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Protist. 2006 Aug;157(3):261-78. Epub 2006 Jul 13.

Molecular phylogeny of litostome ciliates (Ciliophora, Litostomatea) with emphasis on free-living haptorian genera.

Author information

  • 1Department of Integrative Biology, College of Biological Science, University of Guelph, N1G 2W1 Guelph, Ontario, Canada. mstruede@uoguelph.ca <mstruede@uoguelph.ca>

Abstract

The monophyly of the litostomes was tested using nine newly sequenced and four previously unpublished small subunit ribosomal RNA (SSrRNA) gene sequences from free-living Haptoria as well as from endosymbiotic Trichostomatia: the vestibuliferids Balantidium coli and Isotricha prostoma, the cyclotrichiid Mesodinium pulex, and the haptorids Loxophyllum rostratum, Dileptus sp., Enchelyodon sp., Enchelys polynucleata, Epispathidium papilliferum (isolates A and B), Spathidium stammeri, Arcuospathidium muscorum, Arcuospathidium cultriforme, and the unusual Teuthophrys trisulca. Phylogenetic analyses depicted the litostomes as a monophyletic group consisting of the trichostomes (subclass Trichostomatia) and the free-living haptorians (subclass Haptoria). The cyclotrichiids Mesodinium and Myrionecta (order Cyclotrichiida) branched either basally within or outside the Litostomatea. In most analyses, the haptorians did not receive support as a monophyletic group. Instead, Dileptus branched basally to all litostome taxa, and Epispathidium papilliferum grouped with the Subclass Trichostomatia. Some subgroupings, however, of haptorian genera corresponded to suggested superfamilial taxa (e.g., orders Spathidiida and Pleurostomatida). Within the monophyletic trichostomes, we can distinguish three clades: (1) an Australian clade; (2) the order Entodiniomorphida; and (3) the order Vestibuliferida. However, Balantidium, currently classified in the Vestibuliferida, did not group with the other vestibuliferids, suggesting that this order may be paraphyletic.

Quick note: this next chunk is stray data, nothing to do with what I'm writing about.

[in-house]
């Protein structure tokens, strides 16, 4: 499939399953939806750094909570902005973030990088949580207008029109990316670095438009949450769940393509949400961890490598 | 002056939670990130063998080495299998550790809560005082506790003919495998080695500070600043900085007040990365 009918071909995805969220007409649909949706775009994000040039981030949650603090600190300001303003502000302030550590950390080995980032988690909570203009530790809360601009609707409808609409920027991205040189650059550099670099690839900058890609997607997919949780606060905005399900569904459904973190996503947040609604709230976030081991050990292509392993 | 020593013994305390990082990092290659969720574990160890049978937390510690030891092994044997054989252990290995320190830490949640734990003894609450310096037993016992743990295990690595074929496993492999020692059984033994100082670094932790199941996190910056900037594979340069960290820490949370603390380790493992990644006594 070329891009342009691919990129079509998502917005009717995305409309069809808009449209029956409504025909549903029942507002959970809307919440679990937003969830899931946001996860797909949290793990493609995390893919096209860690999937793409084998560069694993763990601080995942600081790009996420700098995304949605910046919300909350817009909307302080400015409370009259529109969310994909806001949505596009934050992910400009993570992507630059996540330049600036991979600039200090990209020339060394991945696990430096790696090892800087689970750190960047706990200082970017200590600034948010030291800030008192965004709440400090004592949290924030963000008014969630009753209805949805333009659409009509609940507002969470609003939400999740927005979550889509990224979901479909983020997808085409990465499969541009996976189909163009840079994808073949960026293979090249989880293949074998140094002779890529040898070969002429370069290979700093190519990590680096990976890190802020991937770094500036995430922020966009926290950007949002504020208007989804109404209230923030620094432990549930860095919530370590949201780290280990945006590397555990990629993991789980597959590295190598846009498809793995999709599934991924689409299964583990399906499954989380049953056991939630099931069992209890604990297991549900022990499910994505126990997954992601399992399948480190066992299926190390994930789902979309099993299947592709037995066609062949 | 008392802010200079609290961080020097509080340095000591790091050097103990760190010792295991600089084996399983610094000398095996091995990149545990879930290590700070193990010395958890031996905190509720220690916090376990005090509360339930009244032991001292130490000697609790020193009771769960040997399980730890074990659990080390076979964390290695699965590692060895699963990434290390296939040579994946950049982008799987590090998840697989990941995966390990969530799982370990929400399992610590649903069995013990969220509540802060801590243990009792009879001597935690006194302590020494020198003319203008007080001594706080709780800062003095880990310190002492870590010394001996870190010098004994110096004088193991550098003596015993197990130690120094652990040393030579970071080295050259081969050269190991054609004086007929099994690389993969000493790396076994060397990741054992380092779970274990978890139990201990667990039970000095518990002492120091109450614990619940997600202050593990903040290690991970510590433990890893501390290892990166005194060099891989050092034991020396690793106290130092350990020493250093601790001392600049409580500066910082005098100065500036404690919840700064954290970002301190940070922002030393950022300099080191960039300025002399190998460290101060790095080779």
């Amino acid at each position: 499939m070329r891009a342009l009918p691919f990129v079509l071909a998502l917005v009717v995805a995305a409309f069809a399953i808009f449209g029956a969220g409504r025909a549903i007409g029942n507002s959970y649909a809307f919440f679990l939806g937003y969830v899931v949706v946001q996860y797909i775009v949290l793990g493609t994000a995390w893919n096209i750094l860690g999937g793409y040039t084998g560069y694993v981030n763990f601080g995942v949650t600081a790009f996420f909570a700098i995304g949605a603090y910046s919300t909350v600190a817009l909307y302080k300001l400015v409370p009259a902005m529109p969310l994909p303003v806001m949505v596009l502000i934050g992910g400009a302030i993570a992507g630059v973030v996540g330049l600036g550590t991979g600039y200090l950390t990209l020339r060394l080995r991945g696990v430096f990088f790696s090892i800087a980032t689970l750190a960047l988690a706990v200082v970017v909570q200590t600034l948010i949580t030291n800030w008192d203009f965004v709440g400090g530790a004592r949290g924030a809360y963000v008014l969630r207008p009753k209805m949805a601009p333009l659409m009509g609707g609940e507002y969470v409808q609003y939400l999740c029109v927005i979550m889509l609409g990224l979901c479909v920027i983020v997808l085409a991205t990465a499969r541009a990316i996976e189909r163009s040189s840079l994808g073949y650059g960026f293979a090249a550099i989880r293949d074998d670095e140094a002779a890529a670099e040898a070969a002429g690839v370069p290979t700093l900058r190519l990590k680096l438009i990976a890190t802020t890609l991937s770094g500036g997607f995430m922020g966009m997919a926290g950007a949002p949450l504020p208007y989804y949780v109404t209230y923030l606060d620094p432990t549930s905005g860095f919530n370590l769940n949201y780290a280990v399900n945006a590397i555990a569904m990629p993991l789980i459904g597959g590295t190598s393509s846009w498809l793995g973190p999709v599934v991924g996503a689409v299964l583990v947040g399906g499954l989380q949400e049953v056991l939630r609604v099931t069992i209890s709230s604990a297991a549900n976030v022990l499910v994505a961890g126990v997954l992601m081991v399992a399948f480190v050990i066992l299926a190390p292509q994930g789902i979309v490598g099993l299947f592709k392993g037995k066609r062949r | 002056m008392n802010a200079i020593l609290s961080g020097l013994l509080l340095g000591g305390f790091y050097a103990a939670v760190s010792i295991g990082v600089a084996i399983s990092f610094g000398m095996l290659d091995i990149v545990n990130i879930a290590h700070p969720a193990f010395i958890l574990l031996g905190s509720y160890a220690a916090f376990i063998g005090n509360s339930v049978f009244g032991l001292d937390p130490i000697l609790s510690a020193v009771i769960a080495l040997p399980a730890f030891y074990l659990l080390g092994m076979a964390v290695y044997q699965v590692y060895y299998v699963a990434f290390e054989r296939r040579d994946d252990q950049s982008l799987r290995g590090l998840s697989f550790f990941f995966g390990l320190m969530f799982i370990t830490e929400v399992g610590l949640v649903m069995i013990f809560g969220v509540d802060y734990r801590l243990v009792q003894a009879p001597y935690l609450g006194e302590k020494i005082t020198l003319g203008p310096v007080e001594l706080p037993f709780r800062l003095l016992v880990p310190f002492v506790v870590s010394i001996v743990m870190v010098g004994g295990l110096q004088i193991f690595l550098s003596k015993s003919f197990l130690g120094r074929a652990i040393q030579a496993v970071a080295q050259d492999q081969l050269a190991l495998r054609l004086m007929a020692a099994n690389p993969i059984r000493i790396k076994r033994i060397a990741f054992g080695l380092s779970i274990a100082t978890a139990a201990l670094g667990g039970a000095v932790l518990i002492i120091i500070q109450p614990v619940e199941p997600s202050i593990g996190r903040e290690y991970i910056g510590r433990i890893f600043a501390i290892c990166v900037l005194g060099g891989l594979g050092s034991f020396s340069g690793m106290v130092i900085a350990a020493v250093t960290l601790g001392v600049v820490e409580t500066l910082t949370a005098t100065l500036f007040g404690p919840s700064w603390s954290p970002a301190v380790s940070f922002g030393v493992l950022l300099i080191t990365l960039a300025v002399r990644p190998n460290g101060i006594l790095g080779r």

PMID:
16843062
[PubMed - indexed for MEDLINE]
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